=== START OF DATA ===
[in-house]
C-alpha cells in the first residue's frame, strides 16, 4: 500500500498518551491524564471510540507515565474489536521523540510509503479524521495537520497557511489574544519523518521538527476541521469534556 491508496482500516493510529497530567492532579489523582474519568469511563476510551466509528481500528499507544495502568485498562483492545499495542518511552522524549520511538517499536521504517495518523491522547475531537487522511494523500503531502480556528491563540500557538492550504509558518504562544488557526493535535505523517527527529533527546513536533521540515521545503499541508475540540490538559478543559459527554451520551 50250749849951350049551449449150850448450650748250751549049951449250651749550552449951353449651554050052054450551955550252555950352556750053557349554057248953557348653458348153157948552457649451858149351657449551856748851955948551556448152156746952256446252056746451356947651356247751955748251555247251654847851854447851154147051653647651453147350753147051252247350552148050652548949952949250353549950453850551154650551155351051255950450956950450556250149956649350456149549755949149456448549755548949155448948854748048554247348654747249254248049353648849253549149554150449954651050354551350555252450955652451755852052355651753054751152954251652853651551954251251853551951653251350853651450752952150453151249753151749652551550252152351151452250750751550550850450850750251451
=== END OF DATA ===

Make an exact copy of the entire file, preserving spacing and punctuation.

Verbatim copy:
[in-house]
C-alpha cells in the first residue's frame, strides 16, 4: 500500500498518551491524564471510540507515565474489536521523540510509503479524521495537520497557511489574544519523518521538527476541521469534556 491508496482500516493510529497530567492532579489523582474519568469511563476510551466509528481500528499507544495502568485498562483492545499495542518511552522524549520511538517499536521504517495518523491522547475531537487522511494523500503531502480556528491563540500557538492550504509558518504562544488557526493535535505523517527527529533527546513536533521540515521545503499541508475540540490538559478543559459527554451520551 50250749849951350049551449449150850448450650748250751549049951449250651749550552449951353449651554050052054450551955550252555950352556750053557349554057248953557348653458348153157948552457649451858149351657449551856748851955948551556448152156746952256446252056746451356947651356247751955748251555247251654847851854447851154147051653647651453147350753147051252247350552148050652548949952949250353549950453850551154650551155351051255950450956950450556250149956649350456149549755949149456448549755548949155448948854748048554247348654747249254248049353648849253549149554150449954651050354551350555252450955652451755852052355651753054751152954251652853651551954251251853551951653251350853651450752952150453151249753151749652551550252152351151452250750751550550850450850750251451